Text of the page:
Looking toward the power station at the edge of the explosives plant.
Connecting the ground and the sky.
A cloud moves across the attic in front of the window. How? A photographer’s secret.
Soft rain on Vulcan’s ashy pyre… Both of these peaks are dead volcanos, too hard to be totally washed away by storms. As a result, they seem to rise dramatically from the flat valley.
A super-long exposure of the side of the middle of Daisy Elevator, built in 1927. The oldest silos are closest to the mill and date to 1916. They were expanded toward Superior in 1927 and 1941. The total capacity is about 500,000 bushels.
A broken signal light that would indicate to incoming engineers and brakemen the status of the dock deck. The streetlight-style lighting is a retrofit; originally the top of the dock would be lit by strings of lights suspended by towers on each side of the deck… a poor system according to the workers at Allouez who had the same lights.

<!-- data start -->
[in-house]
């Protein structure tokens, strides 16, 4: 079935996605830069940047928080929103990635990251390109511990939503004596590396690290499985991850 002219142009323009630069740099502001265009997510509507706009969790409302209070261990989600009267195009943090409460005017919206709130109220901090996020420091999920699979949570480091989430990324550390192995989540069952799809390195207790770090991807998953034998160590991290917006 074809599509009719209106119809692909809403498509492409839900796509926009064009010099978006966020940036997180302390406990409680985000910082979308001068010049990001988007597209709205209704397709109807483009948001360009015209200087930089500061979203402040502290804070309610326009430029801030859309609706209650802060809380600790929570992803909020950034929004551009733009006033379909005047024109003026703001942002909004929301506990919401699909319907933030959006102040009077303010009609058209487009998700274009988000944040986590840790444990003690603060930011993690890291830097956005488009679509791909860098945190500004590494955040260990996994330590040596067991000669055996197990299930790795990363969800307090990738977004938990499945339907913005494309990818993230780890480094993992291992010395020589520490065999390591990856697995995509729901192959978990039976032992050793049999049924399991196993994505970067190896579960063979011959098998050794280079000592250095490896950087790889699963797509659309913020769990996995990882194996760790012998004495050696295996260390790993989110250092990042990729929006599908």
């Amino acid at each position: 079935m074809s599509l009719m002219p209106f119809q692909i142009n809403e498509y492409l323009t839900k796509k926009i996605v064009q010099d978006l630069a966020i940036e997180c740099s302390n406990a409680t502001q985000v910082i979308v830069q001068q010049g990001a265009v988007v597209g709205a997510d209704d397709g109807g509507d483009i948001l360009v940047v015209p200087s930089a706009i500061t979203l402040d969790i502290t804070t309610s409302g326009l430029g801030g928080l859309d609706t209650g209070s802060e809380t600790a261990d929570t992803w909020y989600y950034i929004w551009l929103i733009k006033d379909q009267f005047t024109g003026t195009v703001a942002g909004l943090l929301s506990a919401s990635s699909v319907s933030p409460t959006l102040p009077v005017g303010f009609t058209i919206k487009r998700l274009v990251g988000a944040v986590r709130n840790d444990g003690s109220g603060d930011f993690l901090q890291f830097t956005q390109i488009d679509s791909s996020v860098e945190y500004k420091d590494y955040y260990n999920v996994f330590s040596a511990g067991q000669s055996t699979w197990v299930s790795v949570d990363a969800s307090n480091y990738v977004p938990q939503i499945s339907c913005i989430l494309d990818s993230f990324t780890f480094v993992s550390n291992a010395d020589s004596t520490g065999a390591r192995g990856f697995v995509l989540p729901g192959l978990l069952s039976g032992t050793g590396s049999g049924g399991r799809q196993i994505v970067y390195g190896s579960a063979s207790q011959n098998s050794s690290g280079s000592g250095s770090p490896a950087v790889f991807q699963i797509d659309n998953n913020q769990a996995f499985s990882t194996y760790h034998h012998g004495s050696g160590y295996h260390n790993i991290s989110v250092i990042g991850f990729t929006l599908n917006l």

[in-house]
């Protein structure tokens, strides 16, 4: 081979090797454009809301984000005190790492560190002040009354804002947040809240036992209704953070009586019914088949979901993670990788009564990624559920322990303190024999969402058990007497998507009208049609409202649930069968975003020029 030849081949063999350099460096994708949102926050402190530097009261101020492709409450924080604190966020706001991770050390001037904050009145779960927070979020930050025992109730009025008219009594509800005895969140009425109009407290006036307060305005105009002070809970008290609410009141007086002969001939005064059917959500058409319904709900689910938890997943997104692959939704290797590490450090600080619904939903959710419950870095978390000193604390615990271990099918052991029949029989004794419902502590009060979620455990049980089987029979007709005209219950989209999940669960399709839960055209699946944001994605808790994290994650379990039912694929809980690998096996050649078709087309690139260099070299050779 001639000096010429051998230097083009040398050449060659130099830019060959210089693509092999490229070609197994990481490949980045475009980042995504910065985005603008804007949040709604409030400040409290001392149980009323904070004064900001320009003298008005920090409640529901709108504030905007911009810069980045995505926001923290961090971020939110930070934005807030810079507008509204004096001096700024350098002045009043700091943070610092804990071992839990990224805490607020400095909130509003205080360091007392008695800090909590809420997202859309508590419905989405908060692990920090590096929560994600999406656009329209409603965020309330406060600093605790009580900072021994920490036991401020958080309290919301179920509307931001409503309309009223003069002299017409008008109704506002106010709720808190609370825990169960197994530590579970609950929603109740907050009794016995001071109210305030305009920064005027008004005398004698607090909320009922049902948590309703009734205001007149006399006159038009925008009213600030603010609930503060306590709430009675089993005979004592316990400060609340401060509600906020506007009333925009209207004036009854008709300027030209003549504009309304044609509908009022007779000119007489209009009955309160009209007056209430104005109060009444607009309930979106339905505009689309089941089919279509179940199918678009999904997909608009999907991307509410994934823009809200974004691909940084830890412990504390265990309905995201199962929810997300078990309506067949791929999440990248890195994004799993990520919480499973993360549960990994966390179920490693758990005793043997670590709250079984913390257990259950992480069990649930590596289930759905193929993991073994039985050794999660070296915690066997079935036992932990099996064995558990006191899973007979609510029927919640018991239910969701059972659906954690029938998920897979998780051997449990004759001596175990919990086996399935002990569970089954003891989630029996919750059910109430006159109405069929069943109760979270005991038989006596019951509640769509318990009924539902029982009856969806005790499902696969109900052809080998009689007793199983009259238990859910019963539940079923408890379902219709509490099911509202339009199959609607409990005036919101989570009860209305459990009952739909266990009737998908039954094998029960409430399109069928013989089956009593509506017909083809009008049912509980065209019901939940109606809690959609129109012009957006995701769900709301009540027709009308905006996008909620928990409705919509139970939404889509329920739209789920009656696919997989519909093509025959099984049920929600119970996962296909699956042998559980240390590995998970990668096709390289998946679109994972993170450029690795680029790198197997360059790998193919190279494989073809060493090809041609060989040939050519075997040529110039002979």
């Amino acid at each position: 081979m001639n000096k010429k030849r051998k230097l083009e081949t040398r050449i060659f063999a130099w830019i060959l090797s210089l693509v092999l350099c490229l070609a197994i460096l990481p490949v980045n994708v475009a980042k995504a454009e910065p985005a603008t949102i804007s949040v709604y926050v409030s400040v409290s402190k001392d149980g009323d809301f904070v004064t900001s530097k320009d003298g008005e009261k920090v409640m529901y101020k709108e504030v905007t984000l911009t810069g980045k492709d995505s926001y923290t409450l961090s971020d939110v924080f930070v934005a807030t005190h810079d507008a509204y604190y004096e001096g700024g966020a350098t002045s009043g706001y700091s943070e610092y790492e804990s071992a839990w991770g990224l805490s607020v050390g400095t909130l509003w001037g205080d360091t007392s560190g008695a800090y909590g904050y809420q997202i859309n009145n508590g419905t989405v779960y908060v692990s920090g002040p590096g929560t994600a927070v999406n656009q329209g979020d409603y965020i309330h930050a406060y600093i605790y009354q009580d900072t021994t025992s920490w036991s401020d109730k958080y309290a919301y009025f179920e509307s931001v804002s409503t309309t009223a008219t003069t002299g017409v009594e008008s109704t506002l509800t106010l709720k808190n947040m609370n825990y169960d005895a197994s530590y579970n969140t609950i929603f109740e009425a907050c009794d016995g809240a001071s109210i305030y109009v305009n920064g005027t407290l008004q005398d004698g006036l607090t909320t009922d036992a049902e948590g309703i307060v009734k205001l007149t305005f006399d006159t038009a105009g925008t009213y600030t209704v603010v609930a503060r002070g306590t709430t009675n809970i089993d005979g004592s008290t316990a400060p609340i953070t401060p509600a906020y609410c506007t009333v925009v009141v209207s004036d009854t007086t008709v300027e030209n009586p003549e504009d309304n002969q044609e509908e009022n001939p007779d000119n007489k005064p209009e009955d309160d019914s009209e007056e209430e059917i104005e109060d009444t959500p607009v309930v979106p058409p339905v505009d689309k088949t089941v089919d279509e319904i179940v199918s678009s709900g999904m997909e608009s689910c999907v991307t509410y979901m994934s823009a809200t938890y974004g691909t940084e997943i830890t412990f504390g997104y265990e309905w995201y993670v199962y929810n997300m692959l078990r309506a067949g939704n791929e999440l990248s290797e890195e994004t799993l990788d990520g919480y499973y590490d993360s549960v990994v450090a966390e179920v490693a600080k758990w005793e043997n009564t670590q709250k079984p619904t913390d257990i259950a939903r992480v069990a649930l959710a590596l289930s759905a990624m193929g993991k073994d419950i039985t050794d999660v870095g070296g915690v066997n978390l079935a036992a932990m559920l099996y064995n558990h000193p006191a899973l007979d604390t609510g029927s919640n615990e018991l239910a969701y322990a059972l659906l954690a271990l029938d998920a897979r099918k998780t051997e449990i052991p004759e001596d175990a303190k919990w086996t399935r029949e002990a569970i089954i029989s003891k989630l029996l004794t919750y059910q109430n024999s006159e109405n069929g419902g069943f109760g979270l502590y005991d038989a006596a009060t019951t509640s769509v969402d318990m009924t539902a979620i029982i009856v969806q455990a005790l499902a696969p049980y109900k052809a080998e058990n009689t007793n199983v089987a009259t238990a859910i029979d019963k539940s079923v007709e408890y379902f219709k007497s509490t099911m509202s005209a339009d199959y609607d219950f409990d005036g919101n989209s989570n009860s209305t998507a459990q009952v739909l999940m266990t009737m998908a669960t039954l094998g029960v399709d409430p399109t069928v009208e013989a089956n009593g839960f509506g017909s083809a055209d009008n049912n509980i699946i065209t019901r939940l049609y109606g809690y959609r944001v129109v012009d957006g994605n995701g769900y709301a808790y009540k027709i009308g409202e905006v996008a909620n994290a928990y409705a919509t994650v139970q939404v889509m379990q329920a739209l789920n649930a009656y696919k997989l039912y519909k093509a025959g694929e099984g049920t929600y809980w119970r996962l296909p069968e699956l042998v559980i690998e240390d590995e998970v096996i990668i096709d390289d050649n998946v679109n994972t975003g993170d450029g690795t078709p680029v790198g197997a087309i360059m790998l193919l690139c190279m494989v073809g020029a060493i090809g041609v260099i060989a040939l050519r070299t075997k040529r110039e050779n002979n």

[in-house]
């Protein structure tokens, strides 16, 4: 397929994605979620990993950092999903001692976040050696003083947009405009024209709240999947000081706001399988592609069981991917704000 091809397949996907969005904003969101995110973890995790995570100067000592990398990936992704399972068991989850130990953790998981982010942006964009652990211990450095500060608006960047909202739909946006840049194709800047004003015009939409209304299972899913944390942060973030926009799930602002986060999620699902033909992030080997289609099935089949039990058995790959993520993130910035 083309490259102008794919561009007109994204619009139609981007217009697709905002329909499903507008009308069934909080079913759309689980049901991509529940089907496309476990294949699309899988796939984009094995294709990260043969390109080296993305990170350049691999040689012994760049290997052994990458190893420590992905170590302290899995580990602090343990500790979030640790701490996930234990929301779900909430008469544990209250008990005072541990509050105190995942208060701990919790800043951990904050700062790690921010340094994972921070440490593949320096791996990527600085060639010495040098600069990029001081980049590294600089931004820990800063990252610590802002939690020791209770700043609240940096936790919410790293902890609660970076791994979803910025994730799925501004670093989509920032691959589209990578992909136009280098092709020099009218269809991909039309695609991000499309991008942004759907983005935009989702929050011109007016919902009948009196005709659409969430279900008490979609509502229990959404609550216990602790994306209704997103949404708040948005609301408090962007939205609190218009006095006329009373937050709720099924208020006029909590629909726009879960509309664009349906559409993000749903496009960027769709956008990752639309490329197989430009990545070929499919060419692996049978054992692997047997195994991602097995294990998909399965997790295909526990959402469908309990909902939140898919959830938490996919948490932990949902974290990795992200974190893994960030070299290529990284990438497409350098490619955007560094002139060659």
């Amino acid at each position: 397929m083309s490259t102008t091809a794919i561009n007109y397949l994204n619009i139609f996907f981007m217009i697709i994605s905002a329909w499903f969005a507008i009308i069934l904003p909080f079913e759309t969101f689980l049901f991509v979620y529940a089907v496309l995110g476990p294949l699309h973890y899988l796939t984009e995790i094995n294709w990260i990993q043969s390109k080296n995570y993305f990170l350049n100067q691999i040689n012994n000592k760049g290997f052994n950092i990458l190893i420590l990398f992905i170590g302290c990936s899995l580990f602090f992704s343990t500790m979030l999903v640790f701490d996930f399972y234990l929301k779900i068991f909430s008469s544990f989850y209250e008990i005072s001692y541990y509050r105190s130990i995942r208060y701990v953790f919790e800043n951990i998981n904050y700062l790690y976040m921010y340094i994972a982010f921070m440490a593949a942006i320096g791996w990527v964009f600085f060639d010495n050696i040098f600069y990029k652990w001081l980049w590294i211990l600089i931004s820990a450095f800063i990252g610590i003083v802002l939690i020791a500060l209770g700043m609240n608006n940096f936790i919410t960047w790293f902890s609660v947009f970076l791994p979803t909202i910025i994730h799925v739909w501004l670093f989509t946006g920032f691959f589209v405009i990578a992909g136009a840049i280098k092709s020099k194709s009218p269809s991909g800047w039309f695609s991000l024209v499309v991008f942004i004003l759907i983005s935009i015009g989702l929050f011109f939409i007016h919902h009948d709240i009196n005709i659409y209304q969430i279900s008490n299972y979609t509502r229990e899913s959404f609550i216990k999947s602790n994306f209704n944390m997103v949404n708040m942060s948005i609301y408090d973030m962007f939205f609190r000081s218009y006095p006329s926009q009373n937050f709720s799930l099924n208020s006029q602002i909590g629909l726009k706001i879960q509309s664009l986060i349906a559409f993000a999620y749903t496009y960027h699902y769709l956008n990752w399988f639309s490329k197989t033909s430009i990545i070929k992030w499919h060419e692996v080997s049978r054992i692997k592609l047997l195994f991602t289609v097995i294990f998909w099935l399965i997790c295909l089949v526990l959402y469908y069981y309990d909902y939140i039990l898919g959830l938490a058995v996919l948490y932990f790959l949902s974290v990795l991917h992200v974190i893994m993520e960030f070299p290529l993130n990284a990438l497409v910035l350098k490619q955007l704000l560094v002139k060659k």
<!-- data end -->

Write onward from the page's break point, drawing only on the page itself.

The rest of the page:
About a second after the explosives were triggered.
When block glass shatters, it looks like ice.
Looking at the rear of the mill, through dead vines and barbed wire.